Claire Hampton with her mother. Claire was born in Seoul, South Korea and came to the United States when she was four months old.

Growing up Asian in a white family; one adoptee’s struggle

By Earn Saenmuk/For — There was a girl in my Korean class. Well, there were more than one, but this particular one was special. She was very nice, and her Korean was so good that I felt a little intimidated. I noticed while the teacher was taking attendance that her last name did not sound like an Asian last name. Her name was Claire Hampton, though she told the teacher that she also has a Korean name, Hwaesuk.

The window for the  Urbana Police Department office inside the Urbana City Hall on Thursday, September 4, 2014. photo by Darrell Hoemann/C-U Citizen Access

Race makeup of local police staff mirror national trends

The racial makeup of police departments across the country has grown to become a heated national issue after a white police officer shot and killed Michael Brown – an unarmed black teenager – in Ferguson, Mo., last month.

An initial analysis by of local police staff numbers revealed a race gap mirrored in national and regional reports. The staff information was obtained through requests made under the Illinois Freedom of Information Act.

A small community of cyclists in Champaign-Urbana enjoying bike polo. Spring 2014.

Bike friendly Chambana draws new version of polo

Champaign-Urbana is a biking town, and as an avid biker, that was something I noticed very quickly upon moving here.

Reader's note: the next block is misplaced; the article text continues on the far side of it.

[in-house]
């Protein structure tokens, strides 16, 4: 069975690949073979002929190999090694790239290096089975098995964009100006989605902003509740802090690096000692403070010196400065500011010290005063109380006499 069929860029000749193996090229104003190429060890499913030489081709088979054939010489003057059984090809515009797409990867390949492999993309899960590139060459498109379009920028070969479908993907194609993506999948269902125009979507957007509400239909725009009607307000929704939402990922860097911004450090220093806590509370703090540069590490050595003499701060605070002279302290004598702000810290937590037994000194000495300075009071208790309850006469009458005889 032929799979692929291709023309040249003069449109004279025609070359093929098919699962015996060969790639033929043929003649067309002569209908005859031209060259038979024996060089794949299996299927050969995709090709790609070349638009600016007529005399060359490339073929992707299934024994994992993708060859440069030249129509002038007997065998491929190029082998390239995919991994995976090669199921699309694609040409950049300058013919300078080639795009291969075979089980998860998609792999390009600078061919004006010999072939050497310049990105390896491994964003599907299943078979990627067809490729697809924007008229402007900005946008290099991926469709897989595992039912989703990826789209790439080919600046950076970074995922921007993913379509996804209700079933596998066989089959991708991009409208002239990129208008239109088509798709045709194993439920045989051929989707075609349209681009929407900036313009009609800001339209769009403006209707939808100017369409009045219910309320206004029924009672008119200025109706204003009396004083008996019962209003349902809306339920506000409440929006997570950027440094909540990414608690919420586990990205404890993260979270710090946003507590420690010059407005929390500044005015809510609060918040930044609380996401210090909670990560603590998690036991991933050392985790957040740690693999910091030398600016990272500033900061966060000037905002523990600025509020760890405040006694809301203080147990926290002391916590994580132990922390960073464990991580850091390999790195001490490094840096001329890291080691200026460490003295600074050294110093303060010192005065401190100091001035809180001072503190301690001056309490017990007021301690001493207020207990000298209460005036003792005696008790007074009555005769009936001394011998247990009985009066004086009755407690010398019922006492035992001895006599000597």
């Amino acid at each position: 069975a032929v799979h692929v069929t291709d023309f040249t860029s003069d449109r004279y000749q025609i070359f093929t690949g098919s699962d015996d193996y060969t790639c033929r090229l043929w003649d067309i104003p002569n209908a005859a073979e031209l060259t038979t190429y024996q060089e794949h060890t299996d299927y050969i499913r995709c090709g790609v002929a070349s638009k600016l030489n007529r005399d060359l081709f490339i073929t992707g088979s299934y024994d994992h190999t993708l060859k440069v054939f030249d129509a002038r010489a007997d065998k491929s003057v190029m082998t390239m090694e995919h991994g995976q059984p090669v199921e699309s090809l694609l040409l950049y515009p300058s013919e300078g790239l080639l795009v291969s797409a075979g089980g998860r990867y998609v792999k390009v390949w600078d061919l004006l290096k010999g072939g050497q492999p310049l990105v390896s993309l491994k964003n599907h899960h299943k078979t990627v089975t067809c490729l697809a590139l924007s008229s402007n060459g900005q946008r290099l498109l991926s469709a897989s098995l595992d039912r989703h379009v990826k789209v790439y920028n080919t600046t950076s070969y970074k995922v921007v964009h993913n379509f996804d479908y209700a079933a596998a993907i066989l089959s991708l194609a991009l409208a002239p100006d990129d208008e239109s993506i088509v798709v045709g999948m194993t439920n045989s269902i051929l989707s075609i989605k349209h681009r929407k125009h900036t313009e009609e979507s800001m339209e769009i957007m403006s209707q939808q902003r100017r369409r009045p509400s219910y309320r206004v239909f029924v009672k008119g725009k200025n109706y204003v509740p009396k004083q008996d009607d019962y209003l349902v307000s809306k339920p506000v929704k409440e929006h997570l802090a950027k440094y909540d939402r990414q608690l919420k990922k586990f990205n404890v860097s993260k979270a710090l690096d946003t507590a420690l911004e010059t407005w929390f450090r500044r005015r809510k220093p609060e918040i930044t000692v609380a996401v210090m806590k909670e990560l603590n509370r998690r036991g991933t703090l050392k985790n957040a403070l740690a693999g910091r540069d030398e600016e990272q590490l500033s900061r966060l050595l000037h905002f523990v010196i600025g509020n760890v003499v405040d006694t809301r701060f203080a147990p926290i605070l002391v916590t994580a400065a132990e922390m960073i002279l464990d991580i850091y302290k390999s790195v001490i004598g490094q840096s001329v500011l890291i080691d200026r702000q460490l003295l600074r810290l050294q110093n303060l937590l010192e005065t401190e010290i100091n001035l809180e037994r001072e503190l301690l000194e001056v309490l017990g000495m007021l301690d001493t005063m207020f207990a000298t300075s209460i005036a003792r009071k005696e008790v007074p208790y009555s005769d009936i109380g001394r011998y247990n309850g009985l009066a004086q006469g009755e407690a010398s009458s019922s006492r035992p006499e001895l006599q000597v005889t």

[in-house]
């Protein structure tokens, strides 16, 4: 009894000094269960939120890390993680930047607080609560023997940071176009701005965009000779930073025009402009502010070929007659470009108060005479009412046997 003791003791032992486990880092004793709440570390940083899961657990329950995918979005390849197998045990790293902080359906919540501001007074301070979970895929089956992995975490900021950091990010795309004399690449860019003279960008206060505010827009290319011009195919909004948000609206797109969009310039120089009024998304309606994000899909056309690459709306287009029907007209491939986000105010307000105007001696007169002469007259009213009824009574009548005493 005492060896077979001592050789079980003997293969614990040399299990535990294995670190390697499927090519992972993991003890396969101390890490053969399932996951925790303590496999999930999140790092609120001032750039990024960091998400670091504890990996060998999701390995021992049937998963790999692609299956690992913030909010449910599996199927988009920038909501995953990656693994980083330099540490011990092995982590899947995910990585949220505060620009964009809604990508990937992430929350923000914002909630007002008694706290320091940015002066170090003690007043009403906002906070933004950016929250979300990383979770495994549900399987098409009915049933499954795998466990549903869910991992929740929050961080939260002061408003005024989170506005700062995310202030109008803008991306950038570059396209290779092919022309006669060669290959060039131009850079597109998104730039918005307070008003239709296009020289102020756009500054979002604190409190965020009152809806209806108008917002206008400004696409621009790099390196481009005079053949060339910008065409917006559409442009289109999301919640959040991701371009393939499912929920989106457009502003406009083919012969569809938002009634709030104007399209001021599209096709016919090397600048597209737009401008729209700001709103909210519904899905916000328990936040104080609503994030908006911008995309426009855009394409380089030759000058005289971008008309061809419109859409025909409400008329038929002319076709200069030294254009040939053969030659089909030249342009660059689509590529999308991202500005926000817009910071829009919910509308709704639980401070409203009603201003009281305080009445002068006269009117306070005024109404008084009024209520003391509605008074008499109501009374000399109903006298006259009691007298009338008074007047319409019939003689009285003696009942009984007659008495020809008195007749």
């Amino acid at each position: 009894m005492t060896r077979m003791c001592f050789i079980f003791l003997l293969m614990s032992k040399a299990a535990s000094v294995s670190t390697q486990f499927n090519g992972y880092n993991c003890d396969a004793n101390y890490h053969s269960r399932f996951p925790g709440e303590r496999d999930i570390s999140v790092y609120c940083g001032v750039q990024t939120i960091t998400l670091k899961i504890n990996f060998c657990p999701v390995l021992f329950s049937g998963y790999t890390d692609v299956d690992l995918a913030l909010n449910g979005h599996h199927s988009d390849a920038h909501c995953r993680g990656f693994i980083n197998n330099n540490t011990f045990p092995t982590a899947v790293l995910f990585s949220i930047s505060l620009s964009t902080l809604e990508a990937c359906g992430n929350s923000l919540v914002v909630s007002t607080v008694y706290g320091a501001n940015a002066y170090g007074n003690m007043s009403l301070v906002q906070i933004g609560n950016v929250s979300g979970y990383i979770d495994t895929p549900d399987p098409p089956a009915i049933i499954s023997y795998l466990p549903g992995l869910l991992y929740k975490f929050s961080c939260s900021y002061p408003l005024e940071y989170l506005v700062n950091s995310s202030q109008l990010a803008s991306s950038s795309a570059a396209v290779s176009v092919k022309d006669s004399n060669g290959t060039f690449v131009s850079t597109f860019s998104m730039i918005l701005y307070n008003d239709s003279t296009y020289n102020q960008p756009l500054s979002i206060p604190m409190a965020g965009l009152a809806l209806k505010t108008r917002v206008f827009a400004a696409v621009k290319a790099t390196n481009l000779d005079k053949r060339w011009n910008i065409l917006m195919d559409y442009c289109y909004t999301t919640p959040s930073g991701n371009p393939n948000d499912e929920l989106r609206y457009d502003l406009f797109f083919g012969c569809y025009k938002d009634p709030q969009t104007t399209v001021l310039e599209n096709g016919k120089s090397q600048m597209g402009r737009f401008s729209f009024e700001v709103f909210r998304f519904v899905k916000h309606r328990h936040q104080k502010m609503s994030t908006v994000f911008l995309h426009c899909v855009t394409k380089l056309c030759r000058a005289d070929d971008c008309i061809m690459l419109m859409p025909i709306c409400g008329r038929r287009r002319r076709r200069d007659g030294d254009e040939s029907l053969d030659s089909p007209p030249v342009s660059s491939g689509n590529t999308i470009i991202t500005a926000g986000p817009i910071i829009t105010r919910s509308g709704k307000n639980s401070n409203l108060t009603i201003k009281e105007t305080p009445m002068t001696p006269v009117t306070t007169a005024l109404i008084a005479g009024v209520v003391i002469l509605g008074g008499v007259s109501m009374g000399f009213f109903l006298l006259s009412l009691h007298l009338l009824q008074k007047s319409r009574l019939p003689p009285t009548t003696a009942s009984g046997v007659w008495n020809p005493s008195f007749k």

Bike lanes run all through both cities as well as campus. Shops like The Bike Co-op and Neutral Cycle provide local cyclists with affordable service and offer to teach people who come in how to maintain a bike themselves, while other stores deal with high-end, professional equipment. People get together to go on group rides.

Students slacklining at the University of Illinois Urbana-Champaign, Spring 2014

Slackers on a line

Klara Debie/For — On one of the first sunny days of spring, I saw some people balancing themselves on a tightrope – or that’s what I thought they were doing. They had put a rope between two trees on the quad and were walking across it, running sometimes, jumping on, doing tricks and often falling off it. They were slacklining. As with anything out of the ordinary, I was gripped the moment I saw it. How were they able to find their balance on such a thin, unstable surface?

Step by step instruction on financial aid application helps visitors to Shadow Wood lab

Giovanna Olea/For – Giovanna Olea works for as a community ambassador in a computer lab at Shadow Wood Mobile Home Park. has opened and operated a computer lab within the park for the community since 2011. Olea writes about her experiences here. Last week was a little busier than usual. The children were really nervous and excited because they were going back to school.